Have you ever noticed how your ADHD son or daughter remembers the negative things people say to them more than the positive? While all human
brains are wired for the negativity bias, the minds of ADHD children and adults seem vulnerable to holding onto what is “bad” about them. Most likely, this pattern has been learned over the years when they have been criticized for not
remembering things, not doing things properly, not controlling themselves, etc. While our ancestors needed the ability to learn and remember lessons from tough experiences for survival in the jungle, people today also need to learn how to retain lessons from good experiences. This is especially true for ADHD children and teens.
Beneficial experiences not only serve as the foundation of self-esteem, secure attachment and self-management but they also nourish inner strengths. In order for the good moments to outmaneuver the negativity bias, they have to be installed in the brain’s neural structures. This process requires holding in the working memory long enough to be picked up by short-term memory structures and then transferred to the long-term memory. Of course, kids and adults with ADHD, by definition, usually struggle with working memory challenges so this transfer doesn’t occur as frequently as we would like, if at all. So the key issue here is “long enough.”
While there is no research to give us a specific time for this, “long enough” usually means holding a positive emotion, desire, action or outcome to actually feel it, to reflect on it and let it sink in. I would venture to guess this means up
to a minute if not longer. How can you assist your ADHD child or teen to do this more successfully?
- When something good happens, teach them that relishing it is important. In our ultra fast-paced world, everyone moves on to the next thing so quickly that the important integration needed to consolidate memory can be missed. SLOW IT DOWN.
- Practice doing highs and lows of the day at dinner with the family. Everyone needs to say something. No questions about the statements during the sharing. If you want to follow up on an issue, then ask first. We are trying to create a safe place to hold both the positive and negative occurrences simultaneously, giving them equal weight. This process with create new, essential neural pathways. If daily highs and lows are too much for your family, then do them once a weekly at regular meal–for example, Sunday dinners.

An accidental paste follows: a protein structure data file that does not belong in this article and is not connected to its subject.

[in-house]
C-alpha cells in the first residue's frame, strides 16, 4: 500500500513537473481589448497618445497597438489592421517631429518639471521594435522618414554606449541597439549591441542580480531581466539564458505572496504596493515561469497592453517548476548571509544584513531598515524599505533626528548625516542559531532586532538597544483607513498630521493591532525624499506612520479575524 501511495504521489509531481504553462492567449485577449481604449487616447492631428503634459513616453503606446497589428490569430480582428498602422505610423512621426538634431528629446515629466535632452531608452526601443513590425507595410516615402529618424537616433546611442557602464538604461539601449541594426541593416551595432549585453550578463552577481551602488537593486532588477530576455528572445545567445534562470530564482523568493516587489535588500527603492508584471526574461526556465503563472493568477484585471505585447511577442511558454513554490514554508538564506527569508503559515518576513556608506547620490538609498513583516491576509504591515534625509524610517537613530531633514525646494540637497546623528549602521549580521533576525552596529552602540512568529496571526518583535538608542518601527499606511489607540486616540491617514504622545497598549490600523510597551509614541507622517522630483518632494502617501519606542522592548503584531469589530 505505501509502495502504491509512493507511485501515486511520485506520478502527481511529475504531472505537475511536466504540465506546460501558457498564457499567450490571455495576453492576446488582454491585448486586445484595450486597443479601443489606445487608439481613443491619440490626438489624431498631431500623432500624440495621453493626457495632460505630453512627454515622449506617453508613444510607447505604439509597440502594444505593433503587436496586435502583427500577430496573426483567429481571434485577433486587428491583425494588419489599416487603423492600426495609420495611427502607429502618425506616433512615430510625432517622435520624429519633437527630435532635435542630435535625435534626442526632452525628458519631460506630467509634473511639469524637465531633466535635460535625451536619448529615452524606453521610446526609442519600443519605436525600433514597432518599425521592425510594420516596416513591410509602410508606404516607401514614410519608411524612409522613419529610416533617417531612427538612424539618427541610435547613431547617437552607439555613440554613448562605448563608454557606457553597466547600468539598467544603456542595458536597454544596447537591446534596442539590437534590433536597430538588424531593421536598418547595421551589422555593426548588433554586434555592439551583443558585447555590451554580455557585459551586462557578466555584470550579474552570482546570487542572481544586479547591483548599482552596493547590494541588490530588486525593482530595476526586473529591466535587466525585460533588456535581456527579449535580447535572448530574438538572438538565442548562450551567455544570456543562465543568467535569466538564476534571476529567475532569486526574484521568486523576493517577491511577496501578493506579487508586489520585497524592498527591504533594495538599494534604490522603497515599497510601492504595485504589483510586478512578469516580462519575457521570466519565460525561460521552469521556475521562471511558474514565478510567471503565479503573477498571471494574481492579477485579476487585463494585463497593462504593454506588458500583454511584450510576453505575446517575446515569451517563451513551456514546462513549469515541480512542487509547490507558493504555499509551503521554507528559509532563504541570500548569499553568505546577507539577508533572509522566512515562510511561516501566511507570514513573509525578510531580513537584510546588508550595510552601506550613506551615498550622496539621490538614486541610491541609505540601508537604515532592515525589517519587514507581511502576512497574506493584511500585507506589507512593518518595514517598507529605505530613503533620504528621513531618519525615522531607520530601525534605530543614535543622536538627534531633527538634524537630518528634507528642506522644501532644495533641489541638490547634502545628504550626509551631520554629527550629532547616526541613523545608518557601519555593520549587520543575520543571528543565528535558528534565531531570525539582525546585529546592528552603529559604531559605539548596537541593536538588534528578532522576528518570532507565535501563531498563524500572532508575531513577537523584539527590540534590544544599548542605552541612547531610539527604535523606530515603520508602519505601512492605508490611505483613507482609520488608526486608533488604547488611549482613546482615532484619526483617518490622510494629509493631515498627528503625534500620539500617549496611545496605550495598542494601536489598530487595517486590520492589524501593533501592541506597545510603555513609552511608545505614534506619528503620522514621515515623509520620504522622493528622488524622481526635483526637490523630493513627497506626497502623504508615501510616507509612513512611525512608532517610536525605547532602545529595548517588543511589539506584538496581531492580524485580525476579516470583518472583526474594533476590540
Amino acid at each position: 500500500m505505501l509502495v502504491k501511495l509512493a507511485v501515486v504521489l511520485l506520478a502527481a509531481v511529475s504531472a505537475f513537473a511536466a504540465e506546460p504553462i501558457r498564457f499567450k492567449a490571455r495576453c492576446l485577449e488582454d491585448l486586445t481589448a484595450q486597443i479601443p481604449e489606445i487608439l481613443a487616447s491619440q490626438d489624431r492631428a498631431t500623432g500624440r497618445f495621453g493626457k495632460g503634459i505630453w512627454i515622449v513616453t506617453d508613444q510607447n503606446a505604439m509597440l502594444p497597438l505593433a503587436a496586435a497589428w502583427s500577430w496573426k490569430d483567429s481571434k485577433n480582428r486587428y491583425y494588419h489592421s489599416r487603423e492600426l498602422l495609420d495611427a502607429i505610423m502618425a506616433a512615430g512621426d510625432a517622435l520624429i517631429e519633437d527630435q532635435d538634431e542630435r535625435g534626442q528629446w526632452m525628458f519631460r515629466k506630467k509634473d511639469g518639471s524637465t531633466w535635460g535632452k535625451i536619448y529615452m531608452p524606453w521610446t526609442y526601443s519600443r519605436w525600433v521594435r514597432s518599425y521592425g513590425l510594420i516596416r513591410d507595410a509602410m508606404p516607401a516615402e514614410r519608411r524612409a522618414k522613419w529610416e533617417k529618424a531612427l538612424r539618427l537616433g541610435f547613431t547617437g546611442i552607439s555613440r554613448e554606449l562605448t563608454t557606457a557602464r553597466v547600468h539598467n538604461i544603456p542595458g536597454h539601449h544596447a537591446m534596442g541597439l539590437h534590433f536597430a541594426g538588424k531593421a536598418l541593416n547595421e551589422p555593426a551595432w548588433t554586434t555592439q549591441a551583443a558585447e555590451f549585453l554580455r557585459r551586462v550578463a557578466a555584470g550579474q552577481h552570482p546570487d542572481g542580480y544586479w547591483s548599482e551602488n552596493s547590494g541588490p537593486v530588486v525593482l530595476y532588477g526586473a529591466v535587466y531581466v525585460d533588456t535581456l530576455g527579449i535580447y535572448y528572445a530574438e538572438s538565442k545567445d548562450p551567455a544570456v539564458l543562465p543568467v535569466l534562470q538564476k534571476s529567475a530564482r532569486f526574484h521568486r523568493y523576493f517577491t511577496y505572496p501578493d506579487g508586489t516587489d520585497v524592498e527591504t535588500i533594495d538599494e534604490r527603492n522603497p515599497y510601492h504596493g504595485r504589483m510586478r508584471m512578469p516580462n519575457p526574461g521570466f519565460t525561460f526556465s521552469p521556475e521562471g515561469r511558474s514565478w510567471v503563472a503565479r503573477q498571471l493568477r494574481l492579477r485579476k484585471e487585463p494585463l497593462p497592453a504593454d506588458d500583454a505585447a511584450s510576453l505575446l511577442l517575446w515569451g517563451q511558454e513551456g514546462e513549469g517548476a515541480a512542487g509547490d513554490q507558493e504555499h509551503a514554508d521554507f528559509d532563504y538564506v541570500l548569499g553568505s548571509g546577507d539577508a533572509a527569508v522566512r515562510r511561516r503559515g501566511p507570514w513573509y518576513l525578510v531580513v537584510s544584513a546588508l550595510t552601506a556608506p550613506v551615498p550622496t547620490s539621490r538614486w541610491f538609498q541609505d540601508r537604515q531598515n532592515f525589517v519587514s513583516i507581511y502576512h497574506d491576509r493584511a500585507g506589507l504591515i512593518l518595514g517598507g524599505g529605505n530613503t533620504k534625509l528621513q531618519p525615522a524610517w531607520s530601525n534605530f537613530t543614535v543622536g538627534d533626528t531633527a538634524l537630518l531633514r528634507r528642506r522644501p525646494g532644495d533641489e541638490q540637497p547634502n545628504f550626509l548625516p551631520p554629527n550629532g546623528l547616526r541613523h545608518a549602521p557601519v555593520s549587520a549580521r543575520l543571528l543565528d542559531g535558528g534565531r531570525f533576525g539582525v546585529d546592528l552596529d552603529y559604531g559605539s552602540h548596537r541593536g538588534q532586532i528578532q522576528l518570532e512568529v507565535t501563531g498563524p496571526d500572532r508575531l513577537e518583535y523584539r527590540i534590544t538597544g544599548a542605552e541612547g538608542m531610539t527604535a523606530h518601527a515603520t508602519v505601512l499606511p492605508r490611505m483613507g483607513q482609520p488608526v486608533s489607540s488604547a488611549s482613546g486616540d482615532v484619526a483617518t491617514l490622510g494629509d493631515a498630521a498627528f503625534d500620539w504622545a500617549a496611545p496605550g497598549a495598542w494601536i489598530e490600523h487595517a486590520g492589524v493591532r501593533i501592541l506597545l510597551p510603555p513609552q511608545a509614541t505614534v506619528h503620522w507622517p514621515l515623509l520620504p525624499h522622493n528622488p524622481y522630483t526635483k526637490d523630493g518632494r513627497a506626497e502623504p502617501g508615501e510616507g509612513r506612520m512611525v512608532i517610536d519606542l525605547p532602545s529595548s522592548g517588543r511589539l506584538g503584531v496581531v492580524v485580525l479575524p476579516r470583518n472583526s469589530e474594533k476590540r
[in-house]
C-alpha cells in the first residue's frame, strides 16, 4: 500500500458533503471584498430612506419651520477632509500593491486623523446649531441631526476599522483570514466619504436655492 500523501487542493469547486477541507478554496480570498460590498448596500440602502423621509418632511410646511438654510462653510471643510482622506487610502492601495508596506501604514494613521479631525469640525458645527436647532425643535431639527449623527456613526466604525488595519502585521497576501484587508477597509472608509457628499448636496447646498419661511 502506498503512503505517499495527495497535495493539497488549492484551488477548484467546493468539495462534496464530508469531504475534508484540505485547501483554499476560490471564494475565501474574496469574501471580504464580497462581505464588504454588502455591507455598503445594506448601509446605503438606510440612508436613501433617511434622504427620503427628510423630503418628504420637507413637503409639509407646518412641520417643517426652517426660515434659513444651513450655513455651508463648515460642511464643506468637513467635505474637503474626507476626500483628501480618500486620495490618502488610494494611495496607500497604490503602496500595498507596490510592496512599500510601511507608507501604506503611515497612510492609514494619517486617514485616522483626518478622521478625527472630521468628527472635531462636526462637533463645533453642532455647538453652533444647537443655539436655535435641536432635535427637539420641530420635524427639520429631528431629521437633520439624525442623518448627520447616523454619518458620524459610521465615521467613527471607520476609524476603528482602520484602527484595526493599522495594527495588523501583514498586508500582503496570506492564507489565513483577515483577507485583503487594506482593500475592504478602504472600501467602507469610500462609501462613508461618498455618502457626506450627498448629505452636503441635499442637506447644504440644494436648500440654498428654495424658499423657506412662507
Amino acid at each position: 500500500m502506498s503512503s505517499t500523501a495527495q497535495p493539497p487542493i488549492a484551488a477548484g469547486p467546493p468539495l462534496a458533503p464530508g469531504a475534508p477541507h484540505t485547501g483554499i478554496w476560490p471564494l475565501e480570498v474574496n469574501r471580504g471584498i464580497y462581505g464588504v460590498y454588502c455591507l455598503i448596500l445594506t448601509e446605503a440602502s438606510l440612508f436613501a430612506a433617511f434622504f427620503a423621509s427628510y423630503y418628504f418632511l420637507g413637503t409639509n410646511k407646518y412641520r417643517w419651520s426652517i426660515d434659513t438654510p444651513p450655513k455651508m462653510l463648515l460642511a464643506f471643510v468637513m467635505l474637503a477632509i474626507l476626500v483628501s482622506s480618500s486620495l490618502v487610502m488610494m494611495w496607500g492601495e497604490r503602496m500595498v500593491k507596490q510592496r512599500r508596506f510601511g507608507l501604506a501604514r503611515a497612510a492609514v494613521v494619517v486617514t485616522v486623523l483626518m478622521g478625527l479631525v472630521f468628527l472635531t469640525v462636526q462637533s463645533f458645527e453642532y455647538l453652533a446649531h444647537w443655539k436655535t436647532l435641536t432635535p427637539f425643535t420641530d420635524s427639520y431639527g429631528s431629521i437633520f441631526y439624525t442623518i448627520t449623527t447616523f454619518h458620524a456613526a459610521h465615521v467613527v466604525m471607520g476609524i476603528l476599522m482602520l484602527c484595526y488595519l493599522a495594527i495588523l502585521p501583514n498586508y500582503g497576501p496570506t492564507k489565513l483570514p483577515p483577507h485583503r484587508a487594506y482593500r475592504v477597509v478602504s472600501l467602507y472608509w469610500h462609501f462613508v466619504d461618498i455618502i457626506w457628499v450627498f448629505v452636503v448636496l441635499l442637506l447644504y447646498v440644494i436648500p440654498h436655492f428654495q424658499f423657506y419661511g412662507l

- Give genuine, positive feedback daily that is succinct. Honestly, nothing is too small to be acknowledged. When you do this, make sure you get down to your child’s physical level. If your ADHD teen is taller than you are, ask them to sit down so you are at the same level. Put a hand on their arm or shoulder, if that’s comfortable. Maintain eye contact and be clear that they get it! As corny as it sounds, you could even ask to repeat what they heard you say. “Look I really want to make sure that you understood what I said. Can you please repeat it?” “Do I have to?” “Yes.” “Fine,I heard you tell me that you appreciated that I hung up my coat when I got home.” Or, “I heard you say that you liked when I got off my computer right after the timer went off.” These exchanges build the neural pathways we are seeking to create, increase inner strengths and foster interpersonal connection.
- Keep it up, regardless of any unwelcome response that you may receive. Remember, the pull towards negativity and retaining bad experiences is longstanding and ingrained. Stopping your efforts to counteract it will likely increase its influence.
Start building the GOOD today!